State Compression DP

Summary

State compression is a common technique in some DP problems when number of states are limited and each state consists of bits, where each bit has specific physical meaning.

OJ

 TrickDifficulty
LC 1349. Maximum Students Taking Exam DP State Compression + Bit Manipulation6 points
LC 691. Stickers to Spell WordDP State Compression 6-7 points
LC 1411. Number of Ways to Paint N × 3 GridDP State Compression or Direct DP 6 points
LC 943. Find the Shortest SuperstringDP State Compression + TSP7 points
LC 1434. Number of Ways to Wear Different Hats to Each OtherDP Knapsack + State Compression6-7 points

Details

LC 1349. Maximum Students Taking Exam

Difficulty: 6 points.

We could use bit manipulation and state compression DP. For each row, when a slot has a student we consider the corresponding bit to be 1, so there are at most 2^n states for each row. Some bit manipulation tricks are as following.

// row curr does not contain adjacent students
// row curr does not occupy '#'
// forbidden[i] = 101101 for 'x.xx.x'
inline bool ok(bitset<8> const &curr, int i) {
    return (curr & (curr >> 1)) == 0 && (i >= 0 ? (forbidden[i] & curr) == 0 : true);
}

// row curr and row prev does not contain diagonal students
inline bool ok(bitset<8> const &curr, bitset<8> const &prev) {
    return ((curr >> 1) & prev) == 0 && ((curr << 1) & prev) == 0;
}

Then the DP state transformation is not difficult.

alg[i][prev] = 
   max {curr.count() + alg[i + 1][curr] if ok(curr, prev) && ok(curr, i) && ok(prev, i - 1) for curr in [0, (1 << n) - 1]}

Note that for the DP table related to previous state, we need to find answer by adding at least one state. However, here we know alg[0][0] will work since the first row won’t have conflicts with previous state 0.

LC 1411. Number of Ways to Paint N × 3 Grid

Difficulty: 6 points.

This problem can be solved efficiently in log(n) time, which is introduced in this post. It is nice to mention as a follow up solution.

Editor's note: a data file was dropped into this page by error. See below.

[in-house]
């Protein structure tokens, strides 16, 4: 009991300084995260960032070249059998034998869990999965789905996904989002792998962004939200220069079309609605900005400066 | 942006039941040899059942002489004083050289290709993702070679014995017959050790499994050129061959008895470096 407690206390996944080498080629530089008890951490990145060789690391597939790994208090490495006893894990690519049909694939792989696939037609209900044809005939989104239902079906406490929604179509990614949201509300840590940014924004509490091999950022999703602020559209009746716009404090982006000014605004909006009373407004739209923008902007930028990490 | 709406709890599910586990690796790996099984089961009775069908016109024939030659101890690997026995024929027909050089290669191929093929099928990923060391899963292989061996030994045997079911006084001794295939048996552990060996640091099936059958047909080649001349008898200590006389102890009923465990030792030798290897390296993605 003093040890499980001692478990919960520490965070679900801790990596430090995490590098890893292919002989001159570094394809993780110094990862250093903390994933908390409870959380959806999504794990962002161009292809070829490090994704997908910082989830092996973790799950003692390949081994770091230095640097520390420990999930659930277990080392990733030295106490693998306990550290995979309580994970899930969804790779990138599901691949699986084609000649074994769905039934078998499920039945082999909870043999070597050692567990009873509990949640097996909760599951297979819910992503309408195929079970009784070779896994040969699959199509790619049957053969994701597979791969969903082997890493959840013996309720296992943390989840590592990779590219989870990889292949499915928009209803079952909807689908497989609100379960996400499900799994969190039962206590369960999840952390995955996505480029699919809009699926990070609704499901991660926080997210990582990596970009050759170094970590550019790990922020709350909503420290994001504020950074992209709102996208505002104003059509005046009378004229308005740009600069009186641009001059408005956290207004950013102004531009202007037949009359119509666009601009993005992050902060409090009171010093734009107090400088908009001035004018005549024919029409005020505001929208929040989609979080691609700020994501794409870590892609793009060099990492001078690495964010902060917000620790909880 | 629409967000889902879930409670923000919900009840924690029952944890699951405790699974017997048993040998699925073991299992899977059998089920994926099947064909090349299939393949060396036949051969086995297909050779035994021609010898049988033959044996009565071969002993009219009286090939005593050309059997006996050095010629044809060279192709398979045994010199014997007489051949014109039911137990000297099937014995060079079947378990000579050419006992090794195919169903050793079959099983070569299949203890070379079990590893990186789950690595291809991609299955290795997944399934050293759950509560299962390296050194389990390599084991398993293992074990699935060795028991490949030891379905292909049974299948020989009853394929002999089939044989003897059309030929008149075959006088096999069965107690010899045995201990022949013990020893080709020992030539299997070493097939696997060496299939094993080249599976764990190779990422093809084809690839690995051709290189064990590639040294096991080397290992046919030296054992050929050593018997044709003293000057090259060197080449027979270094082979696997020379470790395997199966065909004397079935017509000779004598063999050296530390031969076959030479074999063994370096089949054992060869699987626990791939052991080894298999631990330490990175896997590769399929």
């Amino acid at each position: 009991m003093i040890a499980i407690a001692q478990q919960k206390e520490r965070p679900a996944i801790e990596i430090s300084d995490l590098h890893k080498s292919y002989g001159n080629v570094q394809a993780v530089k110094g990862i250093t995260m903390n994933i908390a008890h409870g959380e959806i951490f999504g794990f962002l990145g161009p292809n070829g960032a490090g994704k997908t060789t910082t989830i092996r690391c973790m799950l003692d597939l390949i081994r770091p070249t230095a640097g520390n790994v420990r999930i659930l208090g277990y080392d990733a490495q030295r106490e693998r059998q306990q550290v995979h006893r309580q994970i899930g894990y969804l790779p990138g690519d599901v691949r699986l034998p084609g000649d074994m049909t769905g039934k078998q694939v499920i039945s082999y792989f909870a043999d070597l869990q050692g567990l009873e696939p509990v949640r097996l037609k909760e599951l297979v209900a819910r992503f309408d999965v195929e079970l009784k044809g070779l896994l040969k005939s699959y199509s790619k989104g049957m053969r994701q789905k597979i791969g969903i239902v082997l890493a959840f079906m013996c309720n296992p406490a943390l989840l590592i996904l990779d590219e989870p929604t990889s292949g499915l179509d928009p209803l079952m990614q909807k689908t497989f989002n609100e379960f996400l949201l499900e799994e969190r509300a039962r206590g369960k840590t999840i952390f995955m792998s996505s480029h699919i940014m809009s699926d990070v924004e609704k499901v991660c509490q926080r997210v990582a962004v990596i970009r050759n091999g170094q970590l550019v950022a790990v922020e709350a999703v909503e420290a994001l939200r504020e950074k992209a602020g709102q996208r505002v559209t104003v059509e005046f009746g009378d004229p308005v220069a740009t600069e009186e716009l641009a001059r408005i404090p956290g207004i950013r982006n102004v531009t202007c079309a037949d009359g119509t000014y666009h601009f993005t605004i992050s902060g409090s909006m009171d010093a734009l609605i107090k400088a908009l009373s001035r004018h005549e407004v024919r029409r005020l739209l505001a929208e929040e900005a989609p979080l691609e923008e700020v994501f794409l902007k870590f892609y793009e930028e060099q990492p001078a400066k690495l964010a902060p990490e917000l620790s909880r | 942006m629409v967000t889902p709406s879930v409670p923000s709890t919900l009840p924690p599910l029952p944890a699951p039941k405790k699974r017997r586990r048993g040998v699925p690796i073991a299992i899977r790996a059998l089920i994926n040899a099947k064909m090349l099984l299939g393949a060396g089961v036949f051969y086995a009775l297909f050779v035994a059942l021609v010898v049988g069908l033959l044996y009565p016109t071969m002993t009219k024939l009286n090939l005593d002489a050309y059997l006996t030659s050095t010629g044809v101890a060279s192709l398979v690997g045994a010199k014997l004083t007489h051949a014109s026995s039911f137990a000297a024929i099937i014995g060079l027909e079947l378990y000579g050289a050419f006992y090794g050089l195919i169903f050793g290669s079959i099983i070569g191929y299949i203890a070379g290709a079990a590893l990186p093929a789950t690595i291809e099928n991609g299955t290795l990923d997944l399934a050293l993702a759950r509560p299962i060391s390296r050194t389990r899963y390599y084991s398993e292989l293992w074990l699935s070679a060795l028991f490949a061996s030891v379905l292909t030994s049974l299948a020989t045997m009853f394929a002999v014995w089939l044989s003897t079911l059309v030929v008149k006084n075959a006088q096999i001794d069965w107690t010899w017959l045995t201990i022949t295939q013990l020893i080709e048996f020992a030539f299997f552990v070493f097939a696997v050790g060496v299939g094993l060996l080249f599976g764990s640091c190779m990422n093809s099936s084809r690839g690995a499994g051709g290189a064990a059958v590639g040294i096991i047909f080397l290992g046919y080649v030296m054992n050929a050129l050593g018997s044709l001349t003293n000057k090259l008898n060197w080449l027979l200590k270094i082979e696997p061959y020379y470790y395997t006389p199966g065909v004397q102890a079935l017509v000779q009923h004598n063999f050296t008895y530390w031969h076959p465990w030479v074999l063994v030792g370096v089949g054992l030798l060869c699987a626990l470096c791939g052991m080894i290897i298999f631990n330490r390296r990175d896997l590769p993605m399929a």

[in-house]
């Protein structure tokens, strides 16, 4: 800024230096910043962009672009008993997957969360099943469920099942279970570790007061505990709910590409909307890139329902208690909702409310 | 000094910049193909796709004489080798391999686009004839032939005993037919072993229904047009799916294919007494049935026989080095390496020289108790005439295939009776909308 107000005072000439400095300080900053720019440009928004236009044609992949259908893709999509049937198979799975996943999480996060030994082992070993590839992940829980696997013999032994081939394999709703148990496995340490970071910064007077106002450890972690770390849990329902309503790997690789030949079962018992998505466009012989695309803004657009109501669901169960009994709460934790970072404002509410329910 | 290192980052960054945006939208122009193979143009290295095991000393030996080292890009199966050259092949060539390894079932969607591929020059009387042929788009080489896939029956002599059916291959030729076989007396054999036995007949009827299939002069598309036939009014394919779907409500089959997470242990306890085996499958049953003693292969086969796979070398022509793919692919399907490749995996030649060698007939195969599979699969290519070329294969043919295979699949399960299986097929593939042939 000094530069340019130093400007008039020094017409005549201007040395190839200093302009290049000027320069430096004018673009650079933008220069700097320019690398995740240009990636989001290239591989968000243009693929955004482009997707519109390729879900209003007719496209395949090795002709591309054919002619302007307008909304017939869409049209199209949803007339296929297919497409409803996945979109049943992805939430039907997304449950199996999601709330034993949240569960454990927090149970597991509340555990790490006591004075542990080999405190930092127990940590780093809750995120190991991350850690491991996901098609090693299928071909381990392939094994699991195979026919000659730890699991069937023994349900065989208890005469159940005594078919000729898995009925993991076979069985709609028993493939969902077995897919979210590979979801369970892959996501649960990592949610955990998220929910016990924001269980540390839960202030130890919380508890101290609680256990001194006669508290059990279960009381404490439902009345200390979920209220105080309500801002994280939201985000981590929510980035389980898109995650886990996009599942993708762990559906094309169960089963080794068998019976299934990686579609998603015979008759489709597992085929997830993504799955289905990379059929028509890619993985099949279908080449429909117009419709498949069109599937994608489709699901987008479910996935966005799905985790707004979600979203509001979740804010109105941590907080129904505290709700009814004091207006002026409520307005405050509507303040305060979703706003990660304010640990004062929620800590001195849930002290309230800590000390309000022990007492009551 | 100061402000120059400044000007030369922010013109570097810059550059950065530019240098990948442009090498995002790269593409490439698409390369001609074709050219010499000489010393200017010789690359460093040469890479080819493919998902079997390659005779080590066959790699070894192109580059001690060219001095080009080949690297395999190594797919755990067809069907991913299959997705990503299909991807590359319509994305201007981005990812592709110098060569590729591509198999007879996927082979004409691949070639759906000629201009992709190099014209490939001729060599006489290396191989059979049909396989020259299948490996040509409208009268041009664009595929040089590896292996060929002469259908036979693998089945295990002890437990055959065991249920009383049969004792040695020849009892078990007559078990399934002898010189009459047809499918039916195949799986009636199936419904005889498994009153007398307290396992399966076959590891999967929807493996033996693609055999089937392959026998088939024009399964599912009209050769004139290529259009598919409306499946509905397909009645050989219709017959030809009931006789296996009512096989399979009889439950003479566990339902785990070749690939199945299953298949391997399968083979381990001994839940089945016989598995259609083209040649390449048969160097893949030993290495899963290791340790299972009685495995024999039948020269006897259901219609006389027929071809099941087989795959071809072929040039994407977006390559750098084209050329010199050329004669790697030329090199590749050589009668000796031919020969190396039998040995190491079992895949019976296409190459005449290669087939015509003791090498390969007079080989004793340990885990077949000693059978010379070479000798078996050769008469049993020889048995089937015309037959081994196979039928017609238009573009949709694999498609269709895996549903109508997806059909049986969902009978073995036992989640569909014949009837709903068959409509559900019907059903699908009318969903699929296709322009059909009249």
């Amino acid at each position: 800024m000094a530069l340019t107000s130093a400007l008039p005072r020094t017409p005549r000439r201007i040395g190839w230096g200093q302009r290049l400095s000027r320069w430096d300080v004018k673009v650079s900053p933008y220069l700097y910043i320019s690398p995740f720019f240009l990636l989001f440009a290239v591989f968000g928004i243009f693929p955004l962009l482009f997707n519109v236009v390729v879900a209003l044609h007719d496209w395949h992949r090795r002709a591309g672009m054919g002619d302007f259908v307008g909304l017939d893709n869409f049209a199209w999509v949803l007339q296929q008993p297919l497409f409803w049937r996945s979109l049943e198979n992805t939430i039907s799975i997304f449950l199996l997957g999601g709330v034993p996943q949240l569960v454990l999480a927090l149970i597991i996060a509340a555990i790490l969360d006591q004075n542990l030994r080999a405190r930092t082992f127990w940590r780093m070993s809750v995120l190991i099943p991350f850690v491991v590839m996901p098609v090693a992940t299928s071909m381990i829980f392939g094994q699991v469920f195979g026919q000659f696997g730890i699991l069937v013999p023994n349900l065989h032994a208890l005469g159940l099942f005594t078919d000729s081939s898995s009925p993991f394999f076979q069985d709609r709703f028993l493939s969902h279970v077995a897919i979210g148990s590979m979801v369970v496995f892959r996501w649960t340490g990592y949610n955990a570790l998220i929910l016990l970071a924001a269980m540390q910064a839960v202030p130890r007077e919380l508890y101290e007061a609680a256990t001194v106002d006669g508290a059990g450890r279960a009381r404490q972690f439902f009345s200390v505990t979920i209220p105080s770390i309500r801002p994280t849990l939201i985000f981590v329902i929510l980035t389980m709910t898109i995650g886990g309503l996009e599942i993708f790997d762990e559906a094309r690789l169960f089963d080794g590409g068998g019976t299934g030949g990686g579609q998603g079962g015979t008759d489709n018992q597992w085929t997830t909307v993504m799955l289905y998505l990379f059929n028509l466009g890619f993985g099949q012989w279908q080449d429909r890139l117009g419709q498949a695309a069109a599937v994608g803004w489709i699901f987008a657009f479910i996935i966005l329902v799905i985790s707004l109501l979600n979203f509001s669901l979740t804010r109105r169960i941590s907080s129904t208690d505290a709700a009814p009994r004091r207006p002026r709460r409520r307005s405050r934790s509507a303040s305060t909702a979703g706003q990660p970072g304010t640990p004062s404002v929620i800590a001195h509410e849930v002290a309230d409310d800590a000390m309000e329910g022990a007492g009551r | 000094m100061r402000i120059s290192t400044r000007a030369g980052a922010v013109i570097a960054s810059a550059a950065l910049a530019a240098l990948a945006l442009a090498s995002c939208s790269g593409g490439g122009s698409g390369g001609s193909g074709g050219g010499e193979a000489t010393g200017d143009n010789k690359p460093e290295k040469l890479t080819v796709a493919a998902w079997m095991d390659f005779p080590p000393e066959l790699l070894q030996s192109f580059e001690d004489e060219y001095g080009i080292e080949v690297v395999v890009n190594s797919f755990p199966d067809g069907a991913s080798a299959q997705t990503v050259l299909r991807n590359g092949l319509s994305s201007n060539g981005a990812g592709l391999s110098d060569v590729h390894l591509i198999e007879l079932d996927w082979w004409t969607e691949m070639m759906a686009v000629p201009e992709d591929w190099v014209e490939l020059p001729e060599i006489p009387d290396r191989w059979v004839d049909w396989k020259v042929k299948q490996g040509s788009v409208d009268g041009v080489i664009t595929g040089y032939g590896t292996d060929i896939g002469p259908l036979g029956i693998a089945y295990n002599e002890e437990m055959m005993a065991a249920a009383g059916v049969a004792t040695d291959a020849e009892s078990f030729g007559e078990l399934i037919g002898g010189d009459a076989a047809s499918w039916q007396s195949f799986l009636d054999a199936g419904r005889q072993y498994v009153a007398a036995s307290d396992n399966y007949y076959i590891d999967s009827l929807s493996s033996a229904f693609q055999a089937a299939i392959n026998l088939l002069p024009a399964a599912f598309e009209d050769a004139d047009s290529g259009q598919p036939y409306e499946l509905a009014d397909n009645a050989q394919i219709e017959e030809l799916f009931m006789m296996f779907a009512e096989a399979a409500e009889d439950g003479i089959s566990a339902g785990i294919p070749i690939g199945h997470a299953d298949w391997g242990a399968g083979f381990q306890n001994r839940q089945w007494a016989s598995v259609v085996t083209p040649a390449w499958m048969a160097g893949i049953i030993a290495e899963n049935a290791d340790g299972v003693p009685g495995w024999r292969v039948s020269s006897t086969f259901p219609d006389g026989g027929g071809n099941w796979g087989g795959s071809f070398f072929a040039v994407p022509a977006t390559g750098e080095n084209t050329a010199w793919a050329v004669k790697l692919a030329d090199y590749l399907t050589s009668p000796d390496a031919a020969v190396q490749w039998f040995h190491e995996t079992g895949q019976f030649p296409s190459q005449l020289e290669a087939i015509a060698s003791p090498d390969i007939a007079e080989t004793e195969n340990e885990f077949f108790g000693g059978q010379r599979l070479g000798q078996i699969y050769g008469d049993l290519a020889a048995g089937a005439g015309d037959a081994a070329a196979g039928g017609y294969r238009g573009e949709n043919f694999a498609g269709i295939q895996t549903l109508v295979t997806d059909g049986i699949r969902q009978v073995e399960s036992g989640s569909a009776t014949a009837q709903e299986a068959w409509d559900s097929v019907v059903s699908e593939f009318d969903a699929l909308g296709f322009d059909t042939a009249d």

The common answer will be State Compression for this kind of problem. The grid is of length 3, which means a grid has 27 states. We use a base 3 number integer to represent states, though we need to explicitly parse the physical meaning out of the integer (no base 2 tricks here).

alg[i][prev] = sum { alg[i + 1][curr] if ok(curr, prev) && ok(prev) && ok(curr) for curr in [0, 27]

Note that for the DP table related to previous state, we need to find answer by adding at least one state.

ll result = 0;
for (int prev = 0; prev < 27; ++prev) {
    result += alg[1][prev];
    result %= MOD;
}
return result;

LC 943. Find the Shortest Superstring

Difficulty: 7 points.

The problem is hard, since it is hard to detect it is actually a TSP problem.

Think in this way. Given a permutation of strings, if between two adjacent strings there are overlaps, we could leverage them and shorten the total length. For example, "catg" + "atgcatc" can be "c" + "atg" + "catc". We want to maximize the overlaps. In the other way, if we think the non-overlapping chars as the cost to stick the current word to the previous one. The problem becomes find out a permutation with lowest cost, which is a TSP problem.

Regarding the TSP problem, for any permutation, the cost starting from index j is determined by the visited indexes and the previous index i. Visited indexes could use the State Compression technique.

The problem also needs to output a path. So we uses another table to store our best choices at each state.

alg[visited][prev] = 
  min {alg[visited | 1 << j][j] + dist[prev][j] if ((1 << j) & visited == 0 && (1 << prev) & visited > 0) for j in [0, n - 1]}

choices[visited][prev] = 
  argmin {alg[visited | 1 << j][j] + dist[prev][j] if ((1 << j) & visited == 0 && (1 << prev) & visited > 0) for j in [0, n - 1]}

Note that for the DP table related to previous state, we need to find answer by adding at least one state.

int min_ = INT_MAX;
int curr = -1;
for (int i = 0; i < n; ++i) {
    if (alg[1 << i][i] + A[i].size() < min_) {
        min_ = alg[1 << i][i] + A[i].size();
        curr = i;
    }
}

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